- Blood Pressure (Hypotension and Hypertension)
- What is a blood pressure reading and what do the two numbers mean?
- What exactly happens when my doctor or nurse takes my blood pressure?
- How is blood pressure produced?
- How does my body keep to a normal and healthy blood pressure?
- What does it mean if I have low blood pressure (hypotension)?
- What does it mean if I have high blood pressure (hypertension)?
How does my body keep to a normal and healthy blood pressure?
Most of our bodies are very clever in managing to normally maintain healthy blood pressure readings, telling the heart when to pump more or less blood in order to function at peak performance. The communication happens because of small nerve cells called baroreceptors, these lie within arteries close to the heart. They 'communicate' with the kidneys, arteries, veins and the heart to increase, decrease or maintain the blood pressure.
When your blood pressure becomes too high, the baroreceptors tell the veins to expand and return less blood to the heart, lowering the blood flow and blood pressure. The veins can also become narrower and send more blood to the heart and in turn, increase the blood pressure. The baroreceptors tell the arteries the same thing, to constrict when the pressure is too low to raise it and to relax when the pressure is too high in order to lower it.
Just a quick note, arteries and veins have two different jobs to do. Arteries are responsible for transporting oxygenated blood away from the heart to the body and veins carry the deoxygenated blood back from the body to the heart. An easy way to remember this is the ‘a’ for arteries stands for A for AWAY!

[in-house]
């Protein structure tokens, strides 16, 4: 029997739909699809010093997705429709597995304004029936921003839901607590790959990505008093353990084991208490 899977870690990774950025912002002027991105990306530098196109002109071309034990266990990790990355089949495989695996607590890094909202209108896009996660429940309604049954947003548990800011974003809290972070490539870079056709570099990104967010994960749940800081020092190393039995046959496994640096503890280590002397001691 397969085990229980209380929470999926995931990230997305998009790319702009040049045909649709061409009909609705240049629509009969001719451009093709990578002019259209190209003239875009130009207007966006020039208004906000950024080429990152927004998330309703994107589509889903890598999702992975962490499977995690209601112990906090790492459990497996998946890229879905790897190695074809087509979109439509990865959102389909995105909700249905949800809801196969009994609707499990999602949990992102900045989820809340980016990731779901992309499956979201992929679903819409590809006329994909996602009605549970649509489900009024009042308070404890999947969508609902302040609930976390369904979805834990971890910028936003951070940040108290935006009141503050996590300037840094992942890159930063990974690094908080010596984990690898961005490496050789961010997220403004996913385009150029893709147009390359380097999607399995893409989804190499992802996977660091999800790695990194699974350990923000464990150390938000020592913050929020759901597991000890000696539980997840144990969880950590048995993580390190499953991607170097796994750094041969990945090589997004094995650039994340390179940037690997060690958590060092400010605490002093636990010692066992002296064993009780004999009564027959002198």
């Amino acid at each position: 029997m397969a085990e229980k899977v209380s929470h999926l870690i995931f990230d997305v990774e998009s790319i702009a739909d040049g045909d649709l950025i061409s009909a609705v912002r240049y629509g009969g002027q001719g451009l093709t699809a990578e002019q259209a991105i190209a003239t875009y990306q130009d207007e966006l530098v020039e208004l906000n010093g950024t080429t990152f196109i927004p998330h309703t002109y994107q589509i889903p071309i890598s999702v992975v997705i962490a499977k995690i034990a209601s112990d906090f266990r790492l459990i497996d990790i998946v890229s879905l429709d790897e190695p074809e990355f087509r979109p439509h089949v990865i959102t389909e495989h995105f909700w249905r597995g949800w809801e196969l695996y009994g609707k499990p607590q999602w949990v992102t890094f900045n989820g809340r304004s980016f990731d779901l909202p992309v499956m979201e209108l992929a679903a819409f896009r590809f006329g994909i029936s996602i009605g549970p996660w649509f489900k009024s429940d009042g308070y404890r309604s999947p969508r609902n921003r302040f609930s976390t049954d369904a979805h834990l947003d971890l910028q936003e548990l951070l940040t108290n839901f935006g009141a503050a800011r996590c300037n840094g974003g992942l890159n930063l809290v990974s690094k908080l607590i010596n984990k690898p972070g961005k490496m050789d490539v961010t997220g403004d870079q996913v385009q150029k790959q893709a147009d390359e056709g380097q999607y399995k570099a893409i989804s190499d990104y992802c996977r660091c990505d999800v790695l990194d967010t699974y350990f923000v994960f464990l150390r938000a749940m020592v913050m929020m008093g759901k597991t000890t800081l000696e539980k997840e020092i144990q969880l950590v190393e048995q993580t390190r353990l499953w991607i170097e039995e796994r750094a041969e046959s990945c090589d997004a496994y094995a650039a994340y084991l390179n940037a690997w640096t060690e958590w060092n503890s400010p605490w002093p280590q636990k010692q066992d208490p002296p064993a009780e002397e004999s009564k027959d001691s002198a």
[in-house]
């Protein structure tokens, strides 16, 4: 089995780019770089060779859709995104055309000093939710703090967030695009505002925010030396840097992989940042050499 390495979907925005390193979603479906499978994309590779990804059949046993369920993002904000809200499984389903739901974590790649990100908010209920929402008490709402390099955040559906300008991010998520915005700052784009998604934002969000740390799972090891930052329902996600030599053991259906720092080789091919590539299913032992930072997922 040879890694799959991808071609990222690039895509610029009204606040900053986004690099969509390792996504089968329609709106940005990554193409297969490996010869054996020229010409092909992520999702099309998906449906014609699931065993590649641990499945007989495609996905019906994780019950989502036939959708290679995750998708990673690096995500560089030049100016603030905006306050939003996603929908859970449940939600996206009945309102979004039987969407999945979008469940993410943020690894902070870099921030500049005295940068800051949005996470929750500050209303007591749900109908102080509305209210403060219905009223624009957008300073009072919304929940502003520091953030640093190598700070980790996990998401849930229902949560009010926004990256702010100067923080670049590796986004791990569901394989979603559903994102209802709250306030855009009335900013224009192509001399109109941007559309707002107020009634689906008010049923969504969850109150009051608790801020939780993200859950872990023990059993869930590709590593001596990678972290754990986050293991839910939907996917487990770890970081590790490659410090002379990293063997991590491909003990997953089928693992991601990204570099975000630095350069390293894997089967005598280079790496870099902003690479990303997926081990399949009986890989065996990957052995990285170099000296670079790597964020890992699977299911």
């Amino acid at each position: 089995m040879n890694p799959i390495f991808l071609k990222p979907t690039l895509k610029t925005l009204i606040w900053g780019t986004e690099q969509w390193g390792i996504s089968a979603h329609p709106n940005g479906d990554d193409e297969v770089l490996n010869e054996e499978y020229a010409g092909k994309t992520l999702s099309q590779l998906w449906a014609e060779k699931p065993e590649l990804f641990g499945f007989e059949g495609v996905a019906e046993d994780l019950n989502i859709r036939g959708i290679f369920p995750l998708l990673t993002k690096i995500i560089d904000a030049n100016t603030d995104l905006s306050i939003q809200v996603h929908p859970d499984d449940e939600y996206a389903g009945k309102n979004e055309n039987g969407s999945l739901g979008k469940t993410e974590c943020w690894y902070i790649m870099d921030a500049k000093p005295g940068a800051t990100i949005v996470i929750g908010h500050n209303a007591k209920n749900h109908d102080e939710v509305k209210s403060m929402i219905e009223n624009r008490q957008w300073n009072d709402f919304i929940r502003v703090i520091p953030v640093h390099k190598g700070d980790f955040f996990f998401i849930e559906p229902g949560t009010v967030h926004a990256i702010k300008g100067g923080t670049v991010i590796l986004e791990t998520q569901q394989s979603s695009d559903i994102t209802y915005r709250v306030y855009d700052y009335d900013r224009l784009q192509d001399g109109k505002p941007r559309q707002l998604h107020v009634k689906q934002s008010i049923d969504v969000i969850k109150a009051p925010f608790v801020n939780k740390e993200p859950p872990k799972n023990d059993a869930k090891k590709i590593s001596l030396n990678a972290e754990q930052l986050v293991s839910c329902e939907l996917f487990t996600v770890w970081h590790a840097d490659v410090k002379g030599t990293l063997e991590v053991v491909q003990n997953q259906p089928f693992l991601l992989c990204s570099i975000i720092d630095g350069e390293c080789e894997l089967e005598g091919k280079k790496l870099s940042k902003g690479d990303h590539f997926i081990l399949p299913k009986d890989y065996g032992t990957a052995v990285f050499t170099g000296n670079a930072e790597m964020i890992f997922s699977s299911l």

How can I help my body to maintain a healthy blood pressure reading?
While our bodies are naturally adept at maintaining healthy blood pressure, there are factors which can influence it negatively, resulting in an imbalance and either high or low blood pressure.
To help your body to maintain optimaly blood pressure, is important to maintain a healthy lifestyle and diet. This means:
- Exercising regularly - exercise offers a host of blood pressure benefits. It not only stimulates the release of nitric acid which causes blood vessles to dilate, reducing blood pressure, but it also lowers stress, strengthens the heart muscle and aids in weight loss, all of which have a positive influence on blood pressure.
- Eating a healthy, balanced diet - a diet rich in protein, fruit, vegetables and whole grains that is low in fat and refined sugars can help to lower the risk of high blood pressure and help to return elevated blood pressure to normal.
- Losing excess weight (if necessary) - carrying excess weight increases blood pressure and increases the risk of developing diabetes and heart disease.
- Avoid or quit smoking - Nicotine causes the constriction (narrowing) of blood vessels, which in turn elevates blood pressure.
- Avoid excessive alcohol consumption - Alcohol elevates blood pressure and adds empty calories to your diet which promotes weight gain. Women should not drink more than one alcoholic beverage per day, and men no more than two.